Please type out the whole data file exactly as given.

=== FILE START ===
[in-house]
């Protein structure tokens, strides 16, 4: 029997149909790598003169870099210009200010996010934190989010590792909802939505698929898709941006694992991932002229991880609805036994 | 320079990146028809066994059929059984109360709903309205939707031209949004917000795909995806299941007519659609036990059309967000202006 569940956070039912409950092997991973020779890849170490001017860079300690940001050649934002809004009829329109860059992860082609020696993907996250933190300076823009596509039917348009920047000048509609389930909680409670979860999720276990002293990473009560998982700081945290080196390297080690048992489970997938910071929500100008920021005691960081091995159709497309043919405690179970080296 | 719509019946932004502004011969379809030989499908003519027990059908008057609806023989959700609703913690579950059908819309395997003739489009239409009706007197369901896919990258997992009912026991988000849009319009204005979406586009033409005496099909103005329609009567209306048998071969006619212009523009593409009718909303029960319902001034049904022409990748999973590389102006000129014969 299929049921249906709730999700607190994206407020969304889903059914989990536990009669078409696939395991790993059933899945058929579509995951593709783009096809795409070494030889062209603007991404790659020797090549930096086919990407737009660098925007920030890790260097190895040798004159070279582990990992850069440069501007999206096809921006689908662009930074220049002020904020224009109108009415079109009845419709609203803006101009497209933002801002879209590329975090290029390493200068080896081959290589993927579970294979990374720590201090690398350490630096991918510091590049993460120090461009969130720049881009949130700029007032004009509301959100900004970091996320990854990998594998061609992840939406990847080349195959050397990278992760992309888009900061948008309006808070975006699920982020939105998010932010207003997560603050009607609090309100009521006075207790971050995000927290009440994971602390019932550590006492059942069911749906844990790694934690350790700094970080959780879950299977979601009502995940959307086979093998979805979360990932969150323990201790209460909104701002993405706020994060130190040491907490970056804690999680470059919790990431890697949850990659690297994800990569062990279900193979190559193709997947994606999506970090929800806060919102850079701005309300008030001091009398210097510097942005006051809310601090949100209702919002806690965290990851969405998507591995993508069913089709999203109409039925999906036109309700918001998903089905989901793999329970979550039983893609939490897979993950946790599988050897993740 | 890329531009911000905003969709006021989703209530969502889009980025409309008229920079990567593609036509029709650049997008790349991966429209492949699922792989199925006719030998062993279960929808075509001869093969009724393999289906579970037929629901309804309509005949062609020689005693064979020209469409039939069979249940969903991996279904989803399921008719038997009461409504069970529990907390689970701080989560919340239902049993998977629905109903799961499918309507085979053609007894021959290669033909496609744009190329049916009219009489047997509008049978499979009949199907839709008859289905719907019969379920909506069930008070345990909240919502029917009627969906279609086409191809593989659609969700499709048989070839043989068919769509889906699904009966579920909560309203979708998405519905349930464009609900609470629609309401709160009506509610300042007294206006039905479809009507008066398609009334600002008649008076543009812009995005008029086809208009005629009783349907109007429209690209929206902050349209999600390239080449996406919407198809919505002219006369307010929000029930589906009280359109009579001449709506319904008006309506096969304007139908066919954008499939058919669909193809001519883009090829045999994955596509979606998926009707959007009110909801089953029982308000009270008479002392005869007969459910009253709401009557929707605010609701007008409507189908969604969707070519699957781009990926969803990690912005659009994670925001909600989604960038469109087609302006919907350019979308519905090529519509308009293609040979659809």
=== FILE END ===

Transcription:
[in-house]
């Protein structure tokens, strides 16, 4: 029997149909790598003169870099210009200010996010934190989010590792909802939505698929898709941006694992991932002229991880609805036994 | 320079990146028809066994059929059984109360709903309205939707031209949004917000795909995806299941007519659609036990059309967000202006 569940956070039912409950092997991973020779890849170490001017860079300690940001050649934002809004009829329109860059992860082609020696993907996250933190300076823009596509039917348009920047000048509609389930909680409670979860999720276990002293990473009560998982700081945290080196390297080690048992489970997938910071929500100008920021005691960081091995159709497309043919405690179970080296 | 719509019946932004502004011969379809030989499908003519027990059908008057609806023989959700609703913690579950059908819309395997003739489009239409009706007197369901896919990258997992009912026991988000849009319009204005979406586009033409005496099909103005329609009567209306048998071969006619212009523009593409009718909303029960319902001034049904022409990748999973590389102006000129014969 299929049921249906709730999700607190994206407020969304889903059914989990536990009669078409696939395991790993059933899945058929579509995951593709783009096809795409070494030889062209603007991404790659020797090549930096086919990407737009660098925007920030890790260097190895040798004159070279582990990992850069440069501007999206096809921006689908662009930074220049002020904020224009109108009415079109009845419709609203803006101009497209933002801002879209590329975090290029390493200068080896081959290589993927579970294979990374720590201090690398350490630096991918510091590049993460120090461009969130720049881009949130700029007032004009509301959100900004970091996320990854990998594998061609992840939406990847080349195959050397990278992760992309888009900061948008309006808070975006699920982020939105998010932010207003997560603050009607609090309100009521006075207790971050995000927290009440994971602390019932550590006492059942069911749906844990790694934690350790700094970080959780879950299977979601009502995940959307086979093998979805979360990932969150323990201790209460909104701002993405706020994060130190040491907490970056804690999680470059919790990431890697949850990659690297994800990569062990279900193979190559193709997947994606999506970090929800806060919102850079701005309300008030001091009398210097510097942005006051809310601090949100209702919002806690965290990851969405998507591995993508069913089709999203109409039925999906036109309700918001998903089905989901793999329970979550039983893609939490897979993950946790599988050897993740 | 890329531009911000905003969709006021989703209530969502889009980025409309008229920079990567593609036509029709650049997008790349991966429209492949699922792989199925006719030998062993279960929808075509001869093969009724393999289906579970037929629901309804309509005949062609020689005693064979020209469409039939069979249940969903991996279904989803399921008719038997009461409504069970529990907390689970701080989560919340239902049993998977629905109903799961499918309507085979053609007894021959290669033909496609744009190329049916009219009489047997509008049978499979009949199907839709008859289905719907019969379920909506069930008070345990909240919502029917009627969906279609086409191809593989659609969700499709048989070839043989068919769509889906699904009966579920909560309203979708998405519905349930464009609900609470629609309401709160009506509610300042007294206006039905479809009507008066398609009334600002008649008076543009812009995005008029086809208009005629009783349907109007429209690209929206902050349209999600390239080449996406919407198809919505002219006369307010929000029930589906009280359109009579001449709506319904008006309506096969304007139908066919954008499939058919669909193809001519883009090829045999994955596509979606998926009707959007009110909801089953029982308000009270008479002392005869007969459910009253709401009557929707605010609701007008409507189908969604969707070519699957781009990926969803990690912005659009994670925001909600989604960038469109087609302006919907350019979308519905090529519509308009293609040979659809």